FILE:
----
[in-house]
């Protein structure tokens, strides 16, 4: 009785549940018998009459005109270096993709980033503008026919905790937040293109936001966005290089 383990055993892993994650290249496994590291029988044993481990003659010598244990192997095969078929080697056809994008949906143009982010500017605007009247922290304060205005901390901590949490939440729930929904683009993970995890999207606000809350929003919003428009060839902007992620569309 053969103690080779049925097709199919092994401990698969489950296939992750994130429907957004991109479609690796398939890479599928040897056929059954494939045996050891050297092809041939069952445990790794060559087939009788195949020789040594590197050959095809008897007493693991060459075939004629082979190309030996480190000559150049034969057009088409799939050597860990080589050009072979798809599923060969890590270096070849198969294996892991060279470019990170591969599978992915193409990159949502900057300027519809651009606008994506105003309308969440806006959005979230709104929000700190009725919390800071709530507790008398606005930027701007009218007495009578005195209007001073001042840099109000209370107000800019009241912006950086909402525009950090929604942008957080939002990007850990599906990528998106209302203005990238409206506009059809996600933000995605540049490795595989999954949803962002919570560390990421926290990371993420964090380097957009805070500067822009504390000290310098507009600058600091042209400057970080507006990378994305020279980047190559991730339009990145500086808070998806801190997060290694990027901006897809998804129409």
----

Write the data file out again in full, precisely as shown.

[in-house]
């Protein structure tokens, strides 16, 4: 009785549940018998009459005109270096993709980033503008026919905790937040293109936001966005290089 383990055993892993994650290249496994590291029988044993481990003659010598244990192997095969078929080697056809994008949906143009982010500017605007009247922290304060205005901390901590949490939440729930929904683009993970995890999207606000809350929003919003428009060839902007992620569309 053969103690080779049925097709199919092994401990698969489950296939992750994130429907957004991109479609690796398939890479599928040897056929059954494939045996050891050297092809041939069952445990790794060559087939009788195949020789040594590197050959095809008897007493693991060459075939004629082979190309030996480190000559150049034969057009088409799939050597860990080589050009072979798809599923060969890590270096070849198969294996892991060279470019990170591969599978992915193409990159949502900057300027519809651009606008994506105003309308969440806006959005979230709104929000700190009725919390800071709530507790008398606005930027701007009218007495009578005195209007001073001042840099109000209370107000800019009241912006950086909402525009950090929604942008957080939002990007850990599906990528998106209302203005990238409206506009059809996600933000995605540049490795595989999954949803962002919570560390990421926290990371993420964090380097957009805070500067822009504390000290310098507009600058600091042209400057970080507006990378994305020279980047190559991730339009990145500086808070998806801190997060290694990027901006897809998804129409």